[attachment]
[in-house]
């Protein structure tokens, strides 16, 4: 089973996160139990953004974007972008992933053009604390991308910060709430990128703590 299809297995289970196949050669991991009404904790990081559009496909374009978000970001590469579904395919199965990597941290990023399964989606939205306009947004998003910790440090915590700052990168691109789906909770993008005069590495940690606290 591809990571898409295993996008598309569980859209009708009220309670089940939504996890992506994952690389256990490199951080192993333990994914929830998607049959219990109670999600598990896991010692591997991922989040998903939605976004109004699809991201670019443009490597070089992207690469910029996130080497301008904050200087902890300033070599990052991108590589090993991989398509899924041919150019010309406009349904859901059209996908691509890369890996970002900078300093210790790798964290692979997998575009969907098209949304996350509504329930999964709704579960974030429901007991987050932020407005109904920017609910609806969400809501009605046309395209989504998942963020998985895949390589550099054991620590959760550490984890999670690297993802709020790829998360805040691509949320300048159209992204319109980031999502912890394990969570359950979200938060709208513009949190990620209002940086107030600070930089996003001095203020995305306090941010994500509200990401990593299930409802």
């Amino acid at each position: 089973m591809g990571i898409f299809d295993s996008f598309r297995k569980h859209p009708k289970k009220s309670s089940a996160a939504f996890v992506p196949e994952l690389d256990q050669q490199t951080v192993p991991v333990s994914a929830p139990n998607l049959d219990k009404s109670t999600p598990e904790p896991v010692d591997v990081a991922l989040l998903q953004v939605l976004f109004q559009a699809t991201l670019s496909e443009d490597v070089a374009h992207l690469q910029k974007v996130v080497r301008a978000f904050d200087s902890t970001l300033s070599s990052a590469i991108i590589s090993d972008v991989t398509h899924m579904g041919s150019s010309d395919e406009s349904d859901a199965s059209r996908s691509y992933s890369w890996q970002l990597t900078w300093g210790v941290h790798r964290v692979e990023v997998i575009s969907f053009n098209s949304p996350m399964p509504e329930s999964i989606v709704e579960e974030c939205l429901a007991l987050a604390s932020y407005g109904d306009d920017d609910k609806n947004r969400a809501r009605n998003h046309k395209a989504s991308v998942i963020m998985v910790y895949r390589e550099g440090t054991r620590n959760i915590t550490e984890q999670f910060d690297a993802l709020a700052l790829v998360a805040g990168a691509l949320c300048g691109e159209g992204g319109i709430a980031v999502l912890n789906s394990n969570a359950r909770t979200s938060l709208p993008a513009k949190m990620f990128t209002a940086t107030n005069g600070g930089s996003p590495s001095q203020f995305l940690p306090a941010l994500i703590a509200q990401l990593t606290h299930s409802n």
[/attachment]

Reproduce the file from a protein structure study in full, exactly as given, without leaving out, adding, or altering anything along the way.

[in-house]
């Protein structure tokens, strides 16, 4: 089973996160139990953004974007972008992933053009604390991308910060709430990128703590 299809297995289970196949050669991991009404904790990081559009496909374009978000970001590469579904395919199965990597941290990023399964989606939205306009947004998003910790440090915590700052990168691109789906909770993008005069590495940690606290 591809990571898409295993996008598309569980859209009708009220309670089940939504996890992506994952690389256990490199951080192993333990994914929830998607049959219990109670999600598990896991010692591997991922989040998903939605976004109004699809991201670019443009490597070089992207690469910029996130080497301008904050200087902890300033070599990052991108590589090993991989398509899924041919150019010309406009349904859901059209996908691509890369890996970002900078300093210790790798964290692979997998575009969907098209949304996350509504329930999964709704579960974030429901007991987050932020407005109904920017609910609806969400809501009605046309395209989504998942963020998985895949390589550099054991620590959760550490984890999670690297993802709020790829998360805040691509949320300048159209992204319109980031999502912890394990969570359950979200938060709208513009949190990620209002940086107030600070930089996003001095203020995305306090941010994500509200990401990593299930409802």
């Amino acid at each position: 089973m591809g990571i898409f299809d295993s996008f598309r297995k569980h859209p009708k289970k009220s309670s089940a996160a939504f996890v992506p196949e994952l690389d256990q050669q490199t951080v192993p991991v333990s994914a929830p139990n998607l049959d219990k009404s109670t999600p598990e904790p896991v010692d591997v990081a991922l989040l998903q953004v939605l976004f109004q559009a699809t991201l670019s496909e443009d490597v070089a374009h992207l690469q910029k974007v996130v080497r301008a978000f904050d200087s902890t970001l300033s070599s990052a590469i991108i590589s090993d972008v991989t398509h899924m579904g041919s150019s010309d395919e406009s349904d859901a199965s059209r996908s691509y992933s890369w890996q970002l990597t900078w300093g210790v941290h790798r964290v692979e990023v997998i575009s969907f053009n098209s949304p996350m399964p509504e329930s999964i989606v709704e579960e974030c939205l429901a007991l987050a604390s932020y407005g109904d306009d920017d609910k609806n947004r969400a809501r009605n998003h046309k395209a989504s991308v998942i963020m998985v910790y895949r390589e550099g440090t054991r620590n959760i915590t550490e984890q999670f910060d690297a993802l709020a700052l790829v998360a805040g990168a691509l949320c300048g691109e159209g992204g319109i709430a980031v999502l912890n789906s394990n969570a359950r909770t979200s938060l709208p993008a513009k949190m990620f990128t209002a940086t107030n005069g600070g930089s996003p590495s001095q203020f995305l940690p306090a941010l994500i703590a509200q990401l990593t606290h299930s409802n």